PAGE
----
Tamar, King David’s daughter, had just been raped by her half-brother, Amnon (2 Sam. 13:10-14).
In the above text, we can note how her initial reaction to draw attention to the gross act and violation of God’s law was spot on.
Tamar did not blame herself for the rape nor did she try to hide her half-brother’s actions, neither for her own sake nor for her family’s.
However, neither her aggression nor her distress were formally processed.
Absalom, Tamar’s full brother, met her and instead of helping her make a formal accusation, he asked her to keep quiet (2 Sam. 13:20).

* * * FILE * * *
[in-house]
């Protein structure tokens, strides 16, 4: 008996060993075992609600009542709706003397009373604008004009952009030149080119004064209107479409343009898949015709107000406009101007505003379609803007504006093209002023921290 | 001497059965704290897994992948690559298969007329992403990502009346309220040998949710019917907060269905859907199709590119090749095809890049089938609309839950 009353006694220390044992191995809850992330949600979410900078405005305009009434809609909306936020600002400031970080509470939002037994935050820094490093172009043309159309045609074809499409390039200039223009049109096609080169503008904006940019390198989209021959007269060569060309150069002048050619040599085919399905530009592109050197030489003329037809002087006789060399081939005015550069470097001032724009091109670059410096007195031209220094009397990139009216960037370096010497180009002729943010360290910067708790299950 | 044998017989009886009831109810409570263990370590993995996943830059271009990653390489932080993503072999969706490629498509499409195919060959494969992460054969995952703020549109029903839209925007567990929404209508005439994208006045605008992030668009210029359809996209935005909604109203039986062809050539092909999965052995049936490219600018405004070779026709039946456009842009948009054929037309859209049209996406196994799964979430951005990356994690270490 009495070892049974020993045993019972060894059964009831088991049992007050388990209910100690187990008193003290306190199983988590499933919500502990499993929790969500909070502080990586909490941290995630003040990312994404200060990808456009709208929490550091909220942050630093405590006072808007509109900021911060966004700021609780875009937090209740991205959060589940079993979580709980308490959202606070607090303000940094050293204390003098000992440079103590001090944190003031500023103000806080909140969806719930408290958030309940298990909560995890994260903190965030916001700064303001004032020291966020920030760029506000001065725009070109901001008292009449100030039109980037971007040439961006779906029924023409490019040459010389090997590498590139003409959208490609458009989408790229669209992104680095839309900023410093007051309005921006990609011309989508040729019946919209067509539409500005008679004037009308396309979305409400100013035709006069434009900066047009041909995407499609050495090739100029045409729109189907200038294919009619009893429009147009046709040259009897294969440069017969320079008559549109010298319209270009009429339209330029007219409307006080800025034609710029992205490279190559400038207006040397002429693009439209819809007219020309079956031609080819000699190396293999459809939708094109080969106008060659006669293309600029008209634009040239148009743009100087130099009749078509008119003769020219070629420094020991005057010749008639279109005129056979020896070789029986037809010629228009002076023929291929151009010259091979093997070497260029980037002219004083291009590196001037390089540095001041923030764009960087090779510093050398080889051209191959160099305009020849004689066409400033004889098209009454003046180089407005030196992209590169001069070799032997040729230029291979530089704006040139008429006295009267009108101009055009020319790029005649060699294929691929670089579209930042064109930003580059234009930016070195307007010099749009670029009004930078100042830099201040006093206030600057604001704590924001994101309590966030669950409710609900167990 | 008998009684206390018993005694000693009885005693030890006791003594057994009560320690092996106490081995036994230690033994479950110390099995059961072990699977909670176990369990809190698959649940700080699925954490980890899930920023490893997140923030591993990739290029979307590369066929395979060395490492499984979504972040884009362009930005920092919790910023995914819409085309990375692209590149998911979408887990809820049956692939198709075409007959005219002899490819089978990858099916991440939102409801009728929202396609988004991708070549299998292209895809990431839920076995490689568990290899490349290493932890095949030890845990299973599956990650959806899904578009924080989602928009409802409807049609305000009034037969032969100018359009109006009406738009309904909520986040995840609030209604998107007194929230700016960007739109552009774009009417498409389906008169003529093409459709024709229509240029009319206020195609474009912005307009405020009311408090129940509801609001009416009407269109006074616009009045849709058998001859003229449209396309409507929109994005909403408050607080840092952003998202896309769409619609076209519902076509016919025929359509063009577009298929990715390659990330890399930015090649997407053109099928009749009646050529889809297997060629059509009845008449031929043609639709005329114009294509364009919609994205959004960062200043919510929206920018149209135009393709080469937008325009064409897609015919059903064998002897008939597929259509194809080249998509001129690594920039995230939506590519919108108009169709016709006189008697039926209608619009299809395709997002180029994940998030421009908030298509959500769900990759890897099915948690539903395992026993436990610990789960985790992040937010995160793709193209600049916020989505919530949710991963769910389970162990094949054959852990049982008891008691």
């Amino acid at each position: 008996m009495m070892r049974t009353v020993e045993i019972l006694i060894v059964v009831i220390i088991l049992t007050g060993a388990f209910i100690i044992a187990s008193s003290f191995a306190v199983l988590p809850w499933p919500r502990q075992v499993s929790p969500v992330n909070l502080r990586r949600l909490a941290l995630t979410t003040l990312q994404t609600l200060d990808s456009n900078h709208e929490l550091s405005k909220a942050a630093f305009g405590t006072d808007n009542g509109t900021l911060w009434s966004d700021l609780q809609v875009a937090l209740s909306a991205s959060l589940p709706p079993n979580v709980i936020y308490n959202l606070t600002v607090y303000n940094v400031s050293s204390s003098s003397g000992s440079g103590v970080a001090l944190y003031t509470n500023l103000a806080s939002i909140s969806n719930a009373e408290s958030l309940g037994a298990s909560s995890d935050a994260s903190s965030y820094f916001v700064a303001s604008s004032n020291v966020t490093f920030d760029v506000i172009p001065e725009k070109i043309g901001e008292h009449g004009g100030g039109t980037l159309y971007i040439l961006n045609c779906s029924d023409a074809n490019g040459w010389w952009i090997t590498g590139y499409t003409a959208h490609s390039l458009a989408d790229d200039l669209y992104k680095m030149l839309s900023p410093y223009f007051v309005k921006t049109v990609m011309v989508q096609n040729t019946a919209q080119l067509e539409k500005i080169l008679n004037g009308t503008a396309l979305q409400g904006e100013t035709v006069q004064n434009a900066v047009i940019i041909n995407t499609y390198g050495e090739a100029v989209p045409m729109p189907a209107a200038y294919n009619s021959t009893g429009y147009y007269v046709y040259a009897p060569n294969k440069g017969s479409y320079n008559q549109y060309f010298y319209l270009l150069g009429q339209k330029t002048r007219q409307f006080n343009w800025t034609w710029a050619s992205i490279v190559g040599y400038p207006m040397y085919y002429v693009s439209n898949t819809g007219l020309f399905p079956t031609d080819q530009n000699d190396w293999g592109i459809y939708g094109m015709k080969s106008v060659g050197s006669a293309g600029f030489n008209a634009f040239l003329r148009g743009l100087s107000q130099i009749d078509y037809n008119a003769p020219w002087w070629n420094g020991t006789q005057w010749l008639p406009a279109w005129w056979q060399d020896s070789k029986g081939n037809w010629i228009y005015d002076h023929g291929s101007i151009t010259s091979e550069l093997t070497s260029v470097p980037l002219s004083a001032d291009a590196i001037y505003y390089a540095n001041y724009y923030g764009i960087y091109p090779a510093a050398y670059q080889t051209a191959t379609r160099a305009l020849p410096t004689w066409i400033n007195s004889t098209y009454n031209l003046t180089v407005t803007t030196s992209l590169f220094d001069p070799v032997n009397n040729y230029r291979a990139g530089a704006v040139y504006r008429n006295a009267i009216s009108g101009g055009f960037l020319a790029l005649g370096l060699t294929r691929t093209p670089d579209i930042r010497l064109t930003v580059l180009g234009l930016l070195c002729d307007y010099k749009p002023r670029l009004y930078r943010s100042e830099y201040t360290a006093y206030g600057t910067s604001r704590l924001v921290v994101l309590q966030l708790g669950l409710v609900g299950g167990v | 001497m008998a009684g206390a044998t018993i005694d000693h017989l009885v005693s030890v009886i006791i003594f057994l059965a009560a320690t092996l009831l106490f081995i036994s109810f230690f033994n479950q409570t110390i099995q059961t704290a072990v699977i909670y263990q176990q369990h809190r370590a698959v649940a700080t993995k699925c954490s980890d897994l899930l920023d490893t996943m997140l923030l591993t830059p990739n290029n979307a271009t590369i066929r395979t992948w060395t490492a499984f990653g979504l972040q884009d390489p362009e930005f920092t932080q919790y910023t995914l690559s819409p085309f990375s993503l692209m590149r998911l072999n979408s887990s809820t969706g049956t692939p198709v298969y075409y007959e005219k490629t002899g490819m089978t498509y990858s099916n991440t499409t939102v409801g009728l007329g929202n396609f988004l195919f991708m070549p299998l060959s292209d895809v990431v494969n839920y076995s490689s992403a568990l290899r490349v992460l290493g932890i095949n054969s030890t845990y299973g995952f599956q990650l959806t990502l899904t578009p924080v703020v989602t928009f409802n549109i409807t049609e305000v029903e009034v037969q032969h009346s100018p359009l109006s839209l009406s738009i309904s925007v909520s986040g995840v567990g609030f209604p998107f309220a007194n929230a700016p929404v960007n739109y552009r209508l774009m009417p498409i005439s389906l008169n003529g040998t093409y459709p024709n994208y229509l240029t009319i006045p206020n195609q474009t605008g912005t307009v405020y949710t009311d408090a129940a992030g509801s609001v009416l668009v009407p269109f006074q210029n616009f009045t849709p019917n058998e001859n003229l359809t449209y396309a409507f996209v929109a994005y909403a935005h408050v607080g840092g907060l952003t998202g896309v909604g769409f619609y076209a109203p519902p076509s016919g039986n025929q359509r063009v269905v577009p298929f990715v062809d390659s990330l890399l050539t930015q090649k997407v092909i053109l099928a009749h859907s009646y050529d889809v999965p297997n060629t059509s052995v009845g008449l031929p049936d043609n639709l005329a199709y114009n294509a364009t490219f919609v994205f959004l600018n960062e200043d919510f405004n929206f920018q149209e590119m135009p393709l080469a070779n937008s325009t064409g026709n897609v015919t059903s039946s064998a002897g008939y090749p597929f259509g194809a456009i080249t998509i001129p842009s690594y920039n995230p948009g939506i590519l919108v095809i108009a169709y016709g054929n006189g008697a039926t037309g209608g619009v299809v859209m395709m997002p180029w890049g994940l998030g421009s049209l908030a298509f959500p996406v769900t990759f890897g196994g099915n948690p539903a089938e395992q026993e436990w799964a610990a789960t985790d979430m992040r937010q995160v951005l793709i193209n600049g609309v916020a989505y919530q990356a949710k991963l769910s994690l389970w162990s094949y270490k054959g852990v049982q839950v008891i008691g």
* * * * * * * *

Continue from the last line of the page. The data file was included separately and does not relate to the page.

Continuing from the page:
Israelite law provided for a formal trial in such cases (Lev. 20:17; De. 19:15).
In this case, though, King David worried more about not hurting the feelings of his son Amnon than seeking justice for his daughter (2 Sam. 13:21).
Absalom did seek justice, but through his own means, and he ended up murdering Amnon (2 Sam.13:22,28,29).
What we learn from this passage is that when a person falls victim to rape, those of us who have the emotional and legal resources to help that person should pay attention to their cry of distress and do everything in our power to help them attain justice through a proper conduct.
We should never quiet a victim for the sake of anyone’s reputation, because “open reproof is better than concealed love,” (Dan. 2:22; Prov. 27:5).